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How would one stop application users from entering certain text inside a text box? For example a blacklist so users can't enter certain usernames etc.

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make control property read only. –  Sun_Sparxz Jun 24 at 22:35
    
That won't work... –  Mr CoDeXeR Jun 24 at 22:37
3  
validate the contents against a list of forbidden text. –  Plutonix Jun 24 at 22:39
    
Use the textbox keypress event or validate the text when user leaves the control... –  Mr CoDeXeR Jun 24 at 22:39
1  
Is this a Winforms application, Web Forms, WPF, or what? –  John Saunders Jun 24 at 23:25

4 Answers 4

You could just check the contents of the control when the user leaves it and see if it contains something you don't want in there.

 Private Sub textBox1_Leave(sender As Object, e As System.EventArgs) Handles textBox1.Leave
    If txtUserName.Text.Contains("YourBlacklistValue") Then
       txtUserName.Text = ""
    End If
End Sub 
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It's just an example. Using a hard coded value will also not get what he wanted. I assumed he could handle the string comparison part of it. –  h4xpace Jun 24 at 23:04

This is precisely the purpose of the Validating event.

Private Sub TextBox1_Validating(sender As Object, e As System.ComponentModel.CancelEventArgs) Handles TextBox1.Validating

    Dim allowedText As String() = New String() {"Hello", "Bye"}

    If allowedText.Count(Function(allowed) allowed.Equals(TextBox1.Text, StringComparison.CurrentCultureIgnoreCase)) = 0 Then
        e.Cancel = True
        MessageBox.Show("Invalid entry in TextBox", "Error", MessageBoxButtons.OK, MessageBoxIcon.Error)
    End If

End Sub

The above code would prevent the TextBox from losing focus unless one of the two strings in the array is entered.

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Alright, what if the user wants to leave the textbox? –  Mr CoDeXeR Jun 24 at 23:57
    
Well if you want the user to be able to leave the TextBox without a valid answer then leave e.Cancel as False. That is what prevents the loss of focus, the Cancel property. –  Niya Jun 25 at 21:55

This will work just great, handle it on the KeyPress event that way we can make sure it's not even entered. Also it's a function that you can use anywhere you want for any textbox keypress event. Also the arrList I declared was for example ONLY, you can pull a list from a db and add items to an array and such or predefine a list yourself... This is tried and tested.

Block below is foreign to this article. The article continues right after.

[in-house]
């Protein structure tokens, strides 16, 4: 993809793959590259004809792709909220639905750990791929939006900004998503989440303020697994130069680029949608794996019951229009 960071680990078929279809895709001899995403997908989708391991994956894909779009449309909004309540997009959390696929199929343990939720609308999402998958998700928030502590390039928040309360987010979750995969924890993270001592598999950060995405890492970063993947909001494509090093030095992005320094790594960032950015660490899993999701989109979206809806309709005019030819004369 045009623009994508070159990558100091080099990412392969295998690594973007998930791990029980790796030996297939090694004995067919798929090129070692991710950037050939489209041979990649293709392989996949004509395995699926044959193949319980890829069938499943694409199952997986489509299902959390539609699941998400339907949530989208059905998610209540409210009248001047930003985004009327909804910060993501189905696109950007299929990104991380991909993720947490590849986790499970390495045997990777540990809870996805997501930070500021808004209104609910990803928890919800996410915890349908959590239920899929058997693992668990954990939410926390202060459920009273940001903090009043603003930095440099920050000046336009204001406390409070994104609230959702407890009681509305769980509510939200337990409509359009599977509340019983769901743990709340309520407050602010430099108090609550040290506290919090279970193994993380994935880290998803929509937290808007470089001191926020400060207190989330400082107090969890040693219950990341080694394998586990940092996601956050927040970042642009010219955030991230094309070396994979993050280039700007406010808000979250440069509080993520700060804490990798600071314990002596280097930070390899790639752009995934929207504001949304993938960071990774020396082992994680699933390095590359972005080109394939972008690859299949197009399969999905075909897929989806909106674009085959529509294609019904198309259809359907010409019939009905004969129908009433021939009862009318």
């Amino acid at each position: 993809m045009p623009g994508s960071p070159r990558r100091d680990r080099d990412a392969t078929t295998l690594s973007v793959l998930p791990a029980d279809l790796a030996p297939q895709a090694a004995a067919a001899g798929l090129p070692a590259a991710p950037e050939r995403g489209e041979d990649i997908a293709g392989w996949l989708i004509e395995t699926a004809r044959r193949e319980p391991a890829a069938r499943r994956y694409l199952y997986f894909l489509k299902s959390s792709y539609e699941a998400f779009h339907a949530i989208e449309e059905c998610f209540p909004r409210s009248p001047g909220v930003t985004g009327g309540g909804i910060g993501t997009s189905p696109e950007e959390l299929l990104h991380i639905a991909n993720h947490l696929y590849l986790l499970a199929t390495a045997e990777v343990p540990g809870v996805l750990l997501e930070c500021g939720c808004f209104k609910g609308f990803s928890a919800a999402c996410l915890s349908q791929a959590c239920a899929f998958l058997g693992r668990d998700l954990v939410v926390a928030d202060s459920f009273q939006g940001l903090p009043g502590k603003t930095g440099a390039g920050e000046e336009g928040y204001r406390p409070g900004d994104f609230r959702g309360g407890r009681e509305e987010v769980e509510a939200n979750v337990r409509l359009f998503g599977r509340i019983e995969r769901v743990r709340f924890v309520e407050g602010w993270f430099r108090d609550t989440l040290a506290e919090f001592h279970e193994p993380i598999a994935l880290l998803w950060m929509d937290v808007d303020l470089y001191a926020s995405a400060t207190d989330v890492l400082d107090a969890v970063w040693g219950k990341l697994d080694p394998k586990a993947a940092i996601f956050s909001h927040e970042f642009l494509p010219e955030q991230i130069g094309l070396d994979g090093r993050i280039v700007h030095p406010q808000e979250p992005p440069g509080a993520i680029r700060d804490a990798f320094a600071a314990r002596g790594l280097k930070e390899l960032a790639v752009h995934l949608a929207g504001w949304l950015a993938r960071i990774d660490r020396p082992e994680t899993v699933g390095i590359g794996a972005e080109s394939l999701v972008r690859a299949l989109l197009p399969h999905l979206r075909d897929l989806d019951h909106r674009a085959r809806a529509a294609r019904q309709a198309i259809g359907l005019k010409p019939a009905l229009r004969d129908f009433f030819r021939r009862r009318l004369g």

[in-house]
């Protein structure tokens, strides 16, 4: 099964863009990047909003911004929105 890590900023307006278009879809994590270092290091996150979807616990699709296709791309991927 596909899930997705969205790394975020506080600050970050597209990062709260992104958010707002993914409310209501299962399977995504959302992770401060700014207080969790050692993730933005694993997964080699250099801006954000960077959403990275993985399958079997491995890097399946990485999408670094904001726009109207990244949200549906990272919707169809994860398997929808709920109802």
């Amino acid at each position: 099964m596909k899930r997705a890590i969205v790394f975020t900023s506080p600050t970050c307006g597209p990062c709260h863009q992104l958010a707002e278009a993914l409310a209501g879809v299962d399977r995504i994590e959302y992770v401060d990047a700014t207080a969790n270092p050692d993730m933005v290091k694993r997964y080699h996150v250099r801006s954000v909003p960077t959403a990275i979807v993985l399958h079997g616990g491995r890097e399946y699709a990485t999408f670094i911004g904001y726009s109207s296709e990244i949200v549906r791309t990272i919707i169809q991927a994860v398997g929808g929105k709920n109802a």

Option Strict On
Option Explicit On

Public Class Form1

Private arrList As String() = {"SillyBobbyWalt", "BobbyWalt", "SillyEngineer", "Engineers", "123", "Bobby123"}

Public Shared Function IsTextAllowed(ByVal text As String, ByVal strChar As String, ByVal arrList As Array) As Boolean
    Dim blnAllowed As Boolean = True

    For Each item As String In arrList
        If CStr(text & strChar.ToLower) = item Then
            blnAllowed = False
            Exit For
        End If
    Next

    Return blnAllowed
End Function

Private Sub txtValue_KeyPress(sender As Object, e As KeyPressEventArgs) Handles txtValue.KeyPress
    If Not IsTextAllowed(CStr(txtValue.Text), e.KeyChar.ToString, arrList) Then
        e.Handled = True
    End If
End Sub
End Class
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You could use a custom control. Handling the KeyPress event internally to trap the Enter key and check for a valid user name, is one way to do this:

Public Class ValidatingTextBox
    Inherits TextBox
    Private BlackList As List(Of String)
    Private GoodList As List(Of String)
    Public Sub New()
        AddHandler Me.KeyPress, AddressOf Key_Press
    End Sub
    Private Sub Key_Press(sender As Object, e As KeyPressEventArgs)
        If e.KeyChar = Chr(Keys.Enter) Then
            If BlackList.Contains(Text) OrElse Not GoodList.Contains(Text) Then
                MessageBox.Show("Invalid User")
                Text = ""
            End If
        End If
    End Sub
End Class

With this pattern it's easy to implement whichever method you want that stays hidden inside your control.

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Nice example, but contains can create false positive results. Also when adding handlers, make sure to remove them. Its not fun when unhandled memory starts climbing. Another note, not everyone will press enter, they may tab or click out of the textbox... –  Mr CoDeXeR Jun 25 at 11:04
    
Since contains is acting on a list there are no false positives. The handler gets disposed when the control gets disposed. As my comments indicate this is presented more as an example of what can be done. –  tinstaafl Jun 25 at 14:27

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